Sunday, March 24, 2013


  In 1983 Ferdinand Marcos had been in power in the Philippines under Marshall Law for 14 years plus 2 terms prior to that as an elected President.
  There was low confidence in his Presidency and a lot of graft was present in making the system work. Those that had money were able to get things done. Those that had none, got nothing done.
  The father of the current President (Benigno Aquino III) had been exiled because of political disagreement. Many people were imprisoned or exiled at that time. In 1983 Ninoy decided to return from Taiwan with the speech, "The Filipino is worth dying for". Little did he know he was foretelling his future. Ninoy Aquino was assassinated in the Manila Airport shortly after arrival.

A short 3 years after the assassination, 2 million people filled the only major artery of the Metro Manila Area. The shorten name is of this highway is EDSA. The occupation took its tool as everything was backed up and didn't move. The leader of the demonstration was the housewife of Ninoy Aquino, the man assassinated at the airport. The above statue shows the image of Corazon Aquino at the top and replicas of people from different occupations holding her up and supporting her. It only took a few days and heavy fighting and the government of Ferdinand Marcos was overthrown. Corazon Aquino became the next President of the Philippines. We pass this monument every day on our way to the office. It is only a short distance away.
It was at this location that I noticed hundreds of motorsiklo in a gathering. I asked what was happening and I was referred to the leader of the Motorsiklo Organization. The longer I was there the more Motorsiklo that showed up. Including Philippine National Police (PNP). By the way, this organization was the strong arm for Marcos when he was in power. It is now a trusted branch of government and adds security to this gathering.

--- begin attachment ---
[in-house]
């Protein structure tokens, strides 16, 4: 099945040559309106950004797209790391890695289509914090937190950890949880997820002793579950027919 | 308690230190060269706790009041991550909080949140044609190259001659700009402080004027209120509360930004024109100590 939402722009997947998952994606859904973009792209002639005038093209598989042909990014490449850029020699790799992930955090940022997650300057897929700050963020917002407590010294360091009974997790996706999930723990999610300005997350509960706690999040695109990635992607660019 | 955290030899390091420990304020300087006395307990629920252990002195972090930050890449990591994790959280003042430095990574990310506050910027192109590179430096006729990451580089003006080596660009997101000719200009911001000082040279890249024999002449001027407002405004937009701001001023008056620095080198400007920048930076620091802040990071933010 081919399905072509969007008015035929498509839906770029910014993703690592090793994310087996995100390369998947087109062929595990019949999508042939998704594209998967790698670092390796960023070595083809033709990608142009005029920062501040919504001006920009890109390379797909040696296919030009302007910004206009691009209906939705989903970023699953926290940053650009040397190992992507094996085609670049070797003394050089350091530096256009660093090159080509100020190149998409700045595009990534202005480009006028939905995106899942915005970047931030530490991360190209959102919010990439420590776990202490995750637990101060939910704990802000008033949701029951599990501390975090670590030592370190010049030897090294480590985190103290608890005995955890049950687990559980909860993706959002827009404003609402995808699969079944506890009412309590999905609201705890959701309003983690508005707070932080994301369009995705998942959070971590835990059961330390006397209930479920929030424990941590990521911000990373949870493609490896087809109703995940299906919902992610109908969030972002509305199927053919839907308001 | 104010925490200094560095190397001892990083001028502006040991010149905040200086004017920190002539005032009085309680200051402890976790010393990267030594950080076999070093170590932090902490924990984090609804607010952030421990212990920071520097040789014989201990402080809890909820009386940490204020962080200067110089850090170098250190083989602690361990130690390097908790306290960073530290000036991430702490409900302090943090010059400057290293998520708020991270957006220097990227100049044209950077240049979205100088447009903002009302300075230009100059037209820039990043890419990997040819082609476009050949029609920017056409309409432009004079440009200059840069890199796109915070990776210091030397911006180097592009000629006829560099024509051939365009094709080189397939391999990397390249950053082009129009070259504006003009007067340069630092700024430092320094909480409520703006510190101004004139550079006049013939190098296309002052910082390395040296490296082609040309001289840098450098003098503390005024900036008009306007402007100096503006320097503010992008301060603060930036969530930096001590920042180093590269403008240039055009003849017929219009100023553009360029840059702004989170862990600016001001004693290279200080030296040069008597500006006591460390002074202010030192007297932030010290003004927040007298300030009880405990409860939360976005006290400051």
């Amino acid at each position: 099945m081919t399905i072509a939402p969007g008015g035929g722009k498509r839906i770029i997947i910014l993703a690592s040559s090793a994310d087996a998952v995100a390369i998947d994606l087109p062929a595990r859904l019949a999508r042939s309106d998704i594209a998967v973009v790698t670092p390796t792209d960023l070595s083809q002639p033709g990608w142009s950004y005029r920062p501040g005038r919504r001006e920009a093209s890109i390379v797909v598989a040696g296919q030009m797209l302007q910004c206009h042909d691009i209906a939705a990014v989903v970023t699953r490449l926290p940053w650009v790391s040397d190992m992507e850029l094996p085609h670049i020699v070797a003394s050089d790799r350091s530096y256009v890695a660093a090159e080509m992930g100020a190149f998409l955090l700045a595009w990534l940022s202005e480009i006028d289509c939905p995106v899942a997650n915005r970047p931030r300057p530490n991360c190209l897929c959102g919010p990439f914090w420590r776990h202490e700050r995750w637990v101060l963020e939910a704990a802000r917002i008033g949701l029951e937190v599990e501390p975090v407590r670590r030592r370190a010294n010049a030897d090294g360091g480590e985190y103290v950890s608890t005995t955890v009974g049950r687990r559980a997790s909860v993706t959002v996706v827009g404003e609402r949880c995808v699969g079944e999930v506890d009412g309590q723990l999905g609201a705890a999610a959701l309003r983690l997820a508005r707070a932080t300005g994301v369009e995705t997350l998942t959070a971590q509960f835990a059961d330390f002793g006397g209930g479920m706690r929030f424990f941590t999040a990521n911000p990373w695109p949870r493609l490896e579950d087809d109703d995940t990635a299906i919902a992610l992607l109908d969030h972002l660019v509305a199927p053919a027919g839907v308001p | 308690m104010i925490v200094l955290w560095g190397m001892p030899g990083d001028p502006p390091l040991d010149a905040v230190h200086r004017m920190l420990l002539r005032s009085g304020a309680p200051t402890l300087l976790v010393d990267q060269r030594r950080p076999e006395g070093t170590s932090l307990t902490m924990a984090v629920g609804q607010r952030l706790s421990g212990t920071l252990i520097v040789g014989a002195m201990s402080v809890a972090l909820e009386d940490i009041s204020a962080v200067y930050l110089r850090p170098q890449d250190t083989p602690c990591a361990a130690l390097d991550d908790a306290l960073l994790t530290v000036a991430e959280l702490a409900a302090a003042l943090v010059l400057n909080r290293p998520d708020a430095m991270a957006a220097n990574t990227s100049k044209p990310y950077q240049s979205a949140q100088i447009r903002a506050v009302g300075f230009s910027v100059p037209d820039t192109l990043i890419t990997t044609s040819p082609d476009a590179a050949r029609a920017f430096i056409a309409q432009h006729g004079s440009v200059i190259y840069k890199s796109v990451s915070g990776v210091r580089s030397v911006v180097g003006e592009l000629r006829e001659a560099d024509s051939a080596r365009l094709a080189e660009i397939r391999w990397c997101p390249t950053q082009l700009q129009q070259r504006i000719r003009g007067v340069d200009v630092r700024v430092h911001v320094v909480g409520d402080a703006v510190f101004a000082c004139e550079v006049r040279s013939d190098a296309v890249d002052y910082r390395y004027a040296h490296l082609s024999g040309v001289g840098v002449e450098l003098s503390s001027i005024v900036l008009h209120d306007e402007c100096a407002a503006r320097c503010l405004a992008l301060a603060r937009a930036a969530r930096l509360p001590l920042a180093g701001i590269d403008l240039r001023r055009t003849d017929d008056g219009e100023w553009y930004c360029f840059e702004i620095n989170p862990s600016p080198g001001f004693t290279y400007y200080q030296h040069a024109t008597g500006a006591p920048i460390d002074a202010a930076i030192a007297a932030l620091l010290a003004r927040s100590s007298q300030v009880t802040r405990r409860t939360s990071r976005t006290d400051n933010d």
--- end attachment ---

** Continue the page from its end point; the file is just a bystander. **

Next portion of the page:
I found the man in charge of the protest and asked what was going on. He enlightened me on many issues that affect the owners and riders of motorsiklos in the country that are unjust. They wanted to peacefully protest these unfair laws. One such law was a sticker to show that the helmet you ware wearing has had the import tax paid. If you had no sticker, you had to pay a fine.  I had to agree, this should be the problem of the outlet that sold you the helmet, not the rider. They had many valid points.
As we talked, I had a man approach me and wanted an interview. He was from Rappler, an online information outlet.
 Oops, it's code day, I have to leave. I don't think my views on motorcycles in this country would be appreciated while I am in service as a missionary. But it is fun to be educated about our surroundings.

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